When the Union army took over Winchester in 1862, at first "Selma", Mason's house, was requisitioned for regimental offices.[20]: 67–68  (Other Virginia houses named Selma are in Eastville and Leesburg, Virginia.) The lower officers probably did not know who Mason was. But General Banks, formerly a congressman and then governor of Massachusetts, certainly knew. Learning of Mason's pro-slavery activism and his authorship of the hated Fugitive Slave Act, the soldiers, on their own initiative, set about destroying Selma. The roof came off first. Sometime later the walls were pulled down and everything burnable was chopped into firewood. They were so thorough that "from turret to foundation stone, not one stone remains upon another; the negro houses, the out-buildings [there was an ice house], the fences are all gone, and even the trees are many of them girdled".[21] According to Mason, the house was "obliterated".[12] He never lived in Winchester again.

From 1865 until 1868 Mason lived in exile in Canada. After sanctions on Confederate officials were lifted, he returned to the United States, and bought the Clarens Estate, on 26 acres (11 ha), today in Alexandria, Virginia. (In 2008 the house alone sold for over $8,000,000 (equivalent to $10,068,624 in 2021).)[13]: 258–259  He brought white servants from Canada, and went to some trouble to find others, as he did not want to hire any blacks; he believed free blacks to be "worse than worthless".[13]: 260  He died at Clarens in 1871, and was interred in the churchyard of Christ Church (Alexandria, Virginia).[1][2] His death was not noted by anyone outside his family.[13]: 264 

James M. Mason, photograph by Mathew Brady

Family[edit]

Marriage and children[edit]

Mason married Eliza Margaretta Chew (1798–1874) on 25 July 1822 at Cliveden in Germantown, Pennsylvania.[1][2] The couple had eight children:[1]

  • Anna Maria Mason Ambler (31 January 1825 – 17 August 1863)[1]
  • Benjamin Chew Mason (1826–1847)[1]
  • Catharine Chew Mason Dorsey (24 March 1828 – 28 April 1893)[1]
  • George Mason (16 April 1830 – 3 February 1895)[1]
  • Virginia Mason (12 December 1833 – 11 October 1920)[1]
  • Eliza Ida Oswald Mason (10 August 1836 – 16 December 1885)[1]
  • James Murray Mason, Jr. (24 August 1839 – 10 January 1923)[1]
  • John A. Mason (17 November 1841 – 6 June 1925)[1]

He was a grandson of George Mason (1725–1792); nephew of George Mason V (1753–1796);[1][2] grandnephew of Thomson Mason (1733–1785);[1][2] first cousin once removed of Stevens Thomson Mason (1760–1803) and John Thomson Mason (1765–1824);[1][2] son of John Mason (1766–1849) and Anna Maria Murray Mason (1776–1857);[1][2] first cousin of Thomson Francis Mason (1785–1838), George Mason VI (1786–1834), and Richard Barnes Mason (1797–1850);[1][2] second cousin of Armistead Thomson Mason (1787–1819), John Thomson Mason (1787–1850), and John Thomson Mason, Jr. (1815–1873);[1][2] second cousin once removed of Stevens Thomson Mason (1811–1843);[1][2] and first cousin thrice removed of Charles O'Conor Goolrick.[1][2] A first cousin 5 times removed was Betty Mason (1836-1899) first wife of Gen. Edward Porter Alexander.[22][23][24]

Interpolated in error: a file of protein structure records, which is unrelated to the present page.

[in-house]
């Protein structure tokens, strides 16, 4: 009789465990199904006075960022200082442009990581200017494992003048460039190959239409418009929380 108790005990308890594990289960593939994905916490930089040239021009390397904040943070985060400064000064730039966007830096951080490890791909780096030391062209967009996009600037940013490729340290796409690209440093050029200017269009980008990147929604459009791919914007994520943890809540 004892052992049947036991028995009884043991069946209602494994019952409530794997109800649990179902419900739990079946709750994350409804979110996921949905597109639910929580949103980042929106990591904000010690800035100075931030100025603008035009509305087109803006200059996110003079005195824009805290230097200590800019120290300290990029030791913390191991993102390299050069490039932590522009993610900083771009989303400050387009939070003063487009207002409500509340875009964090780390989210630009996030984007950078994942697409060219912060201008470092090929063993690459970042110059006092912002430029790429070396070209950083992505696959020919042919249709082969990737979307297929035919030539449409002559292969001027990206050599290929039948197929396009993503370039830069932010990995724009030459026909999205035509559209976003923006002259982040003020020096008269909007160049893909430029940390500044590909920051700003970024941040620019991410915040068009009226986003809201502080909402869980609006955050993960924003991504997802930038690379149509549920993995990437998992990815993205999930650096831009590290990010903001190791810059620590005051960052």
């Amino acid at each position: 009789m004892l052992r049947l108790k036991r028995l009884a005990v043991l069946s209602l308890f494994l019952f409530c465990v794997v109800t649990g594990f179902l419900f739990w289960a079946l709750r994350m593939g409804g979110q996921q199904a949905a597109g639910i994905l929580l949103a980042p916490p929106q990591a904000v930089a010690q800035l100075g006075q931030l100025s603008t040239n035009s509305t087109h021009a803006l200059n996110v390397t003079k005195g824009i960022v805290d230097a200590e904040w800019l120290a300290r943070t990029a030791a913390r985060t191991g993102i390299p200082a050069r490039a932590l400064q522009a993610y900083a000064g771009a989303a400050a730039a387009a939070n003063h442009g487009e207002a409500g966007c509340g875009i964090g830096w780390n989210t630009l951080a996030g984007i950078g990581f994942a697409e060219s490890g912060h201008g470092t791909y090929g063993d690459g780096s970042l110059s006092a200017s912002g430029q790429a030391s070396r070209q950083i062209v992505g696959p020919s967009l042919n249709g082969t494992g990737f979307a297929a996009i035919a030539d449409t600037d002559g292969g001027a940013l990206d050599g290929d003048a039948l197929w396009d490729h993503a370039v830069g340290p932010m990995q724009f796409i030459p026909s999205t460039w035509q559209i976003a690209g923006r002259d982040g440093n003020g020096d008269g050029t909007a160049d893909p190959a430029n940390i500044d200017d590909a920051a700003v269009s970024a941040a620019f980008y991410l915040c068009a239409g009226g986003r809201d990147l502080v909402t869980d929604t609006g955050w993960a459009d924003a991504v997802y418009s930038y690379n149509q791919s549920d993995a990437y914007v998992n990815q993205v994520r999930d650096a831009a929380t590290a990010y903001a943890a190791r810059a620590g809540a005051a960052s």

Assessments by contemporaries[edit]

Carl Schurz[edit]

One perspective comes from the comments of a foreign visitor to the United States, in the person of Carl Schurz.

His visit to Washington coincided with debate over the Kansas-Nebraska Act.

Still another type was represented to me by Senator Mason of Virginia, a thick-set, heavily built man with a decided expression of dullness in his face. What he had to say appeared to me to come from a sluggish intellect spurred into activity by an overweening self-conceit. He, too, would constantly assert in manner, even more than in language, the superiority of the Southern slave-holder over the Northern people. But it was not the prancing pride of Senator Butler nor the cheery buoyancy of the fighting spirit of Toombs that animated him. It appeared rather to be the surly pretension of a naturally stupid person to be something better than other people, and the insistence that they must bow to his assumed aristocracy and all its claims. When I heard Senator Mason speak, I felt that if I were a member of the Senate, his supercilious attitude and his pompous utterances of dull commonplace, sometimes very offensive by their overbearing tone, would have been particularly exasperating to me.[25]

Charles Sumner[edit]

Among these hostile senators, there is yet another, with all the prejudices of the senator from South Carolina, but without his generous impulses, who, on account of his character. before the country, and the rancor of his opposition, deserves to be named. I mean the senator from Virginia [Mr. Mason], who, as the author of the Fugitive Slave Bill, has associated himself with a special act of inhumanity and tyranny. Of him I shall say little, for he has said little in this debate, though within that little was compressed the bitterness of a life absorbed in the support of Slavery. He holds the commission of Virginia; but he does not represent that early Virginia, so clear to our hearts, which gave to us the pen of Jefferson, by which the equality of men was declared, and the sword of Washington, by which Independence was secured; but he represents that other Virginia, from which Washington and Jefferson now avert their faces, where human beings are bred as cattle for the shambles, and where a dungeon rewards the pious matron who teaches little children to relieve their bondage by reading the Book of Life. It is proper that such a senator, representing such a State, should rail against Free Kansas.[26]